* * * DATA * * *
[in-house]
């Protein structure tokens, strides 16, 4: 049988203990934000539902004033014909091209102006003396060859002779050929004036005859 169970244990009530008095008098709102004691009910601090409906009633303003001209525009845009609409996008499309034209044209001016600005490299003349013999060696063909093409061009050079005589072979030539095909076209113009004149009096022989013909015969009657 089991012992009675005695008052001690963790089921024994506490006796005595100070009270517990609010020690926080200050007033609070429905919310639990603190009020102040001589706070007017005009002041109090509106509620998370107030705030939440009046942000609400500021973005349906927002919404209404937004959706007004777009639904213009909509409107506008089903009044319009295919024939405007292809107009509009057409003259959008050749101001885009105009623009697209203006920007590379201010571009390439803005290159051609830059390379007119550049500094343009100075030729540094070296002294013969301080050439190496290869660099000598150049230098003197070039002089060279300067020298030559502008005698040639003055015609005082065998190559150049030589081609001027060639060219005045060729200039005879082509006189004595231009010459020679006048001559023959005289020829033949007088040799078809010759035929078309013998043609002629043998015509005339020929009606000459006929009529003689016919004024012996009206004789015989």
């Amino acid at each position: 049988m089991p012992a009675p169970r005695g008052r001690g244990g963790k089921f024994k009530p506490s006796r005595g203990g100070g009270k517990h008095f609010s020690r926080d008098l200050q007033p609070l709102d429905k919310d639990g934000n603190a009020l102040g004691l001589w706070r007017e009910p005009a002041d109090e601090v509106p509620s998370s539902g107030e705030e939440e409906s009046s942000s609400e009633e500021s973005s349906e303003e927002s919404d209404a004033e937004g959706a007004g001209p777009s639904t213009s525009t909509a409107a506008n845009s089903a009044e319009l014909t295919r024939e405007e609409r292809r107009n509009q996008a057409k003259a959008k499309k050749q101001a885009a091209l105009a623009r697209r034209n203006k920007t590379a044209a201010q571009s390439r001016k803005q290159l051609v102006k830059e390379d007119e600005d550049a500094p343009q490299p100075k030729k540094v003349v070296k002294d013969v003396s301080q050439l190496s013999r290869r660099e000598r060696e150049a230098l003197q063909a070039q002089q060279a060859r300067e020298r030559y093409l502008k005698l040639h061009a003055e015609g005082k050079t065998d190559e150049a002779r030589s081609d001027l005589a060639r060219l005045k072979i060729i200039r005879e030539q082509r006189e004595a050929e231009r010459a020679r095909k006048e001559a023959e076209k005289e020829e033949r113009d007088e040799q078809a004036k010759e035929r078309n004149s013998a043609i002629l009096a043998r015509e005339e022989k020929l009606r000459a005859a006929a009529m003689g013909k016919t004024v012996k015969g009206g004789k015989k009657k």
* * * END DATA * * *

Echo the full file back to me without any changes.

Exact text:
[in-house]
């Protein structure tokens, strides 16, 4: 049988203990934000539902004033014909091209102006003396060859002779050929004036005859 169970244990009530008095008098709102004691009910601090409906009633303003001209525009845009609409996008499309034209044209001016600005490299003349013999060696063909093409061009050079005589072979030539095909076209113009004149009096022989013909015969009657 089991012992009675005695008052001690963790089921024994506490006796005595100070009270517990609010020690926080200050007033609070429905919310639990603190009020102040001589706070007017005009002041109090509106509620998370107030705030939440009046942000609400500021973005349906927002919404209404937004959706007004777009639904213009909509409107506008089903009044319009295919024939405007292809107009509009057409003259959008050749101001885009105009623009697209203006920007590379201010571009390439803005290159051609830059390379007119550049500094343009100075030729540094070296002294013969301080050439190496290869660099000598150049230098003197070039002089060279300067020298030559502008005698040639003055015609005082065998190559150049030589081609001027060639060219005045060729200039005879082509006189004595231009010459020679006048001559023959005289020829033949007088040799078809010759035929078309013998043609002629043998015509005339020929009606000459006929009529003689016919004024012996009206004789015989």
């Amino acid at each position: 049988m089991p012992a009675p169970r005695g008052r001690g244990g963790k089921f024994k009530p506490s006796r005595g203990g100070g009270k517990h008095f609010s020690r926080d008098l200050q007033p609070l709102d429905k919310d639990g934000n603190a009020l102040g004691l001589w706070r007017e009910p005009a002041d109090e601090v509106p509620s998370s539902g107030e705030e939440e409906s009046s942000s609400e009633e500021s973005s349906e303003e927002s919404d209404a004033e937004g959706a007004g001209p777009s639904t213009s525009t909509a409107a506008n845009s089903a009044e319009l014909t295919r024939e405007e609409r292809r107009n509009q996008a057409k003259a959008k499309k050749q101001a885009a091209l105009a623009r697209r034209n203006k920007t590379a044209a201010q571009s390439r001016k803005q290159l051609v102006k830059e390379d007119e600005d550049a500094p343009q490299p100075k030729k540094v003349v070296k002294d013969v003396s301080q050439l190496s013999r290869r660099e000598r060696e150049a230098l003197q063909a070039q002089q060279a060859r300067e020298r030559y093409l502008k005698l040639h061009a003055e015609g005082k050079t065998d190559e150049a002779r030589s081609d001027l005589a060639r060219l005045k072979i060729i200039r005879e030539q082509r006189e004595a050929e231009r010459a020679r095909k006048e001559a023959e076209k005289e020829e033949r113009d007088e040799q078809a004036k010759e035929r078309n004149s013998a043609i002629l009096a043998r015509e005339e022989k020929l009606r000459a005859a006929a009529m003689g013909k016919t004024v012996k015969g009206g004789k015989k009657k």